What to do after a Disaster to Maximize Federal Funding and Reimbursement

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What to do after a Disaster to Maximize Federal Funding and Reimbursement

In the hours, days and weeks following a natural disaster, documentation can have the most significant impact on the types and amount of recovery funding your community is eligible for. Proper documentation will not only help maximize your FEMA reimbursement, but it will set your community up for success in receiving other federal assistance later on, like Community Development Block Grant Disaster Recovery (CDBG-DR) grants.

IBTS’s disaster experts provide the following tips to help ensure you have documentation and recordkeeping systems in place and in compliance with federal recovery assistance regulations.


Track all disaster-related time and cost expenditures to federal standards, or you may not be eligible for FEMA reimbursement.

  • Begin tracking hours as soon as the presidential declaration is made, as activities performed to ready your community for the storm may also be eligible for reimbursement.
  • IBTS recommends using the WH-347 form, a standardized fillable PDF payroll form recognized by every federal agency. If possible, download and save the form to multiple computers and print hard copies in case internet access becomes limited.

Take photographs or videos of all damage and debris before making repairs or removing it.

  • This goes for local governments and for homeowners. FEMA and the National Flood Insurance Program (NFIP) can require photos of water levels at their highest, so it’s important to take photos and document in real-time.
  • Remind citizens they will need to provide FEMA with photographs of all damage and all receipts for out-of-pocket expenses to be reimbursed. Suggest that residents use their cell phones to take videos of each room from floor to ceiling to capture all damages.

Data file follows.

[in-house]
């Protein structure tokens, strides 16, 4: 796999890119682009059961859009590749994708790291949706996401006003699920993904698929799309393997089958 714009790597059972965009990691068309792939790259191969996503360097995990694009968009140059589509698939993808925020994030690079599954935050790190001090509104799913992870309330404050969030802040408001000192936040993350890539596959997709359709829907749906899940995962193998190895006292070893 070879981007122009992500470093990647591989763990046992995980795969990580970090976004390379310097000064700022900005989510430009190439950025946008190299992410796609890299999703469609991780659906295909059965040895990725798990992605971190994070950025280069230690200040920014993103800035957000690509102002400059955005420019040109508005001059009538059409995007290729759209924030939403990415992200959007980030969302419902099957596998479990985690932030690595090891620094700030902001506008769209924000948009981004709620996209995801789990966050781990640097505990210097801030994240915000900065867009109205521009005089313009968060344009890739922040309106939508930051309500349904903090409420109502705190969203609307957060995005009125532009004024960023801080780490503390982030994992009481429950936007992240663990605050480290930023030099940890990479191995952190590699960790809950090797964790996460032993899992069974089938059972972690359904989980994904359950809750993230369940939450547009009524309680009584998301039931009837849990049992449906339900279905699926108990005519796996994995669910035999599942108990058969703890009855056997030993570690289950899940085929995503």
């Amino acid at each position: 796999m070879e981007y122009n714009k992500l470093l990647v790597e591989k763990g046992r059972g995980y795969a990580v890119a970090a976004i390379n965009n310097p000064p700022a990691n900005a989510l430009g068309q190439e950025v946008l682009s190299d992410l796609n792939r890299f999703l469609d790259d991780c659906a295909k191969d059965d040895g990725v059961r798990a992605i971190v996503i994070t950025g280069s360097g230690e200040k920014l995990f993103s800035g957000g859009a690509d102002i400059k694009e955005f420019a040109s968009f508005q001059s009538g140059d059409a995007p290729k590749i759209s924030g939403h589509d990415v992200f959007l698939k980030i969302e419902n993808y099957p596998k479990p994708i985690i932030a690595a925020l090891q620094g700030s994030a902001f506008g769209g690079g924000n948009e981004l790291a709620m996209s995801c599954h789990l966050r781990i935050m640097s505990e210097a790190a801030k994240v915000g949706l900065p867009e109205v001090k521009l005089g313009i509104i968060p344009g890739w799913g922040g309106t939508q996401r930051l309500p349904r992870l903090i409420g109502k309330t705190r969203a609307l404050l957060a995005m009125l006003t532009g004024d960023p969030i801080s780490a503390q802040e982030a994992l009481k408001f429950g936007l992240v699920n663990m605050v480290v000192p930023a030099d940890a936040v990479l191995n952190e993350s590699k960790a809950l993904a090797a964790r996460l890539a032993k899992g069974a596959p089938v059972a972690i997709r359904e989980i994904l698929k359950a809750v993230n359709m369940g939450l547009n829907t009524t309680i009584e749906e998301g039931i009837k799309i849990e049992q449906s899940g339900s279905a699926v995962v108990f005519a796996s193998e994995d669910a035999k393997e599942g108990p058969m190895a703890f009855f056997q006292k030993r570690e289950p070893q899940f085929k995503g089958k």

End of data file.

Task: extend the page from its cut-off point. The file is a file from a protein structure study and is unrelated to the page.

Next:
Be sure each volunteer registers with your locality before providing any assistance.


Set homeowner expectations about FEMA assistance early.

  • Homeowners may expect that disaster assistance will make them whole on their losses or improve their pre-disaster conditions. Be clear that any disaster assistance they receive is intended to help them have a safe place to live.

Provide citizens with clear instructions on the FEMA Individual Assistance application process.

  • Use various forms of social media and traditional communication methods to inform citizens of the process. Ensure they have the necessary documentation to apply, including:
    • Social Security Number
    • Insurance information
    • Proof of occupancy
    • Financial information
    • Contact information
    • Electronic Funds Transfer (EFT) Direct Deposit Information (optional) 


Don’t forget about debris removal monitoring.

Make sure all contracts are in 2 CFR 200 compliance.

  • Because localities can’t give preference to local companies, make sure contracts specify that the contractor is able to respond in a specified number of hours. This allows you to use a local solid waste provider while staying compliant.

Provide clear communication with homeowners on how to sort and remove debris.

  • Consider distributing FEMA’s infographic for curbside removal to residents, and remind them not to drop off debris removal at the landfill or debris management site.
  • Avoid using the landfill as a preliminary debris staging site to prevent residents from bringing debris on their own. This can cause long lines that prevent dump trucks from dropping off material and further delay picking up more debris.


If you use personnel from other jurisdictions, be sure they are covered by insurance.

  • If you haven’t already, implement an inter-local agreement or other legal document that ensures personnel such as first responders, police or public works staff from other jurisdictions or agencies are covered by insurance. If not, you may be liable by for any accidents that happen within your jurisdiction.